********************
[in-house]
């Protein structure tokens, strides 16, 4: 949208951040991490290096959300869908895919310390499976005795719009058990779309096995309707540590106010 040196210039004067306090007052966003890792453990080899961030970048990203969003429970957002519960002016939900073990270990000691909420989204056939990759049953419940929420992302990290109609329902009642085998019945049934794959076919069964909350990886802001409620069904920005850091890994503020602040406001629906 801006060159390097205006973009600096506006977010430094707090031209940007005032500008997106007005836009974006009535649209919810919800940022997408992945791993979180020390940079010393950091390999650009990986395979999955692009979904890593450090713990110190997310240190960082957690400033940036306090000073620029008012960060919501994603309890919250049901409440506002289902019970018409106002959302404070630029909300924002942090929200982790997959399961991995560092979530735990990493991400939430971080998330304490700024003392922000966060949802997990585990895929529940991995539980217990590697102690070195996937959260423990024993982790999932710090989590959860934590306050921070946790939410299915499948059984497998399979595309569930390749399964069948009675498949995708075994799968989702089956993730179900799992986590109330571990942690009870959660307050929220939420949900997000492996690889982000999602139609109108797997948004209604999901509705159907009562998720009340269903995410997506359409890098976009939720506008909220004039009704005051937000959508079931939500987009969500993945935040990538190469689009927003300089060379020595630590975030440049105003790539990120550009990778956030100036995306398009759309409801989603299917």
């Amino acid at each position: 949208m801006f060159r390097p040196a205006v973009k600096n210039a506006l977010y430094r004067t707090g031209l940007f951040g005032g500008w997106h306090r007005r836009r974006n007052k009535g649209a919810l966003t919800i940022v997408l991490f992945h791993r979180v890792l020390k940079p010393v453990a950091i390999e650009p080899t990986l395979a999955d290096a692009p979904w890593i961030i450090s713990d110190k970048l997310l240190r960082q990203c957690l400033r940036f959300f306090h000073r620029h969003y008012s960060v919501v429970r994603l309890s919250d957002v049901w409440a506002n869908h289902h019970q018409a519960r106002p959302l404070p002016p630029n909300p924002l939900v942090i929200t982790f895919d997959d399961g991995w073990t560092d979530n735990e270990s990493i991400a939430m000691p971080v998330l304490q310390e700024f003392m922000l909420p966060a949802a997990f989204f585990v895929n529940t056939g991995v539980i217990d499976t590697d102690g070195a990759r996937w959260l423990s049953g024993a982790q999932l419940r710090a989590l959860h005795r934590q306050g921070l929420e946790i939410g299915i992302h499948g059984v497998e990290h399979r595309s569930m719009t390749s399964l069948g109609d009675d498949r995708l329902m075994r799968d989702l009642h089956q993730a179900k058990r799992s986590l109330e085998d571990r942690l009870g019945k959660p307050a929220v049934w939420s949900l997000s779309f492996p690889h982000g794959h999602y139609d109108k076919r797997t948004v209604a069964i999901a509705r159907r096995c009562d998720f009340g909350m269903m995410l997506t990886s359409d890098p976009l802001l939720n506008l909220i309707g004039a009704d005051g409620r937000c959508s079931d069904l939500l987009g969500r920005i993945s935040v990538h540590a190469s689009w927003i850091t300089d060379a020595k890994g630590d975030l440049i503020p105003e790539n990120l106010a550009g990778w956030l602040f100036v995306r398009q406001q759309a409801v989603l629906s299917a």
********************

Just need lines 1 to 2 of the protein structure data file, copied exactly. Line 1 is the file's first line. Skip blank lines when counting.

[in-house]
């Protein structure tokens, strides 16, 4: 949208951040991490290096959300869908895919310390499976005795719009058990779309096995309707540590106010 040196210039004067306090007052966003890792453990080899961030970048990203969003429970957002519960002016939900073990270990000691909420989204056939990759049953419940929420992302990290109609329902009642085998019945049934794959076919069964909350990886802001409620069904920005850091890994503020602040406001629906 801006060159390097205006973009600096506006977010430094707090031209940007005032500008997106007005836009974006009535649209919810919800940022997408992945791993979180020390940079010393950091390999650009990986395979999955692009979904890593450090713990110190997310240190960082957690400033940036306090000073620029008012960060919501994603309890919250049901409440506002289902019970018409106002959302404070630029909300924002942090929200982790997959399961991995560092979530735990990493991400939430971080998330304490700024003392922000966060949802997990585990895929529940991995539980217990590697102690070195996937959260423990024993982790999932710090989590959860934590306050921070946790939410299915499948059984497998399979595309569930390749399964069948009675498949995708075994799968989702089956993730179900799992986590109330571990942690009870959660307050929220939420949900997000492996690889982000999602139609109108797997948004209604999901509705159907009562998720009340269903995410997506359409890098976009939720506008909220004039009704005051937000959508079931939500987009969500993945935040990538190469689009927003300089060379020595630590975030440049105003790539990120550009990778956030100036995306398009759309409801989603299917």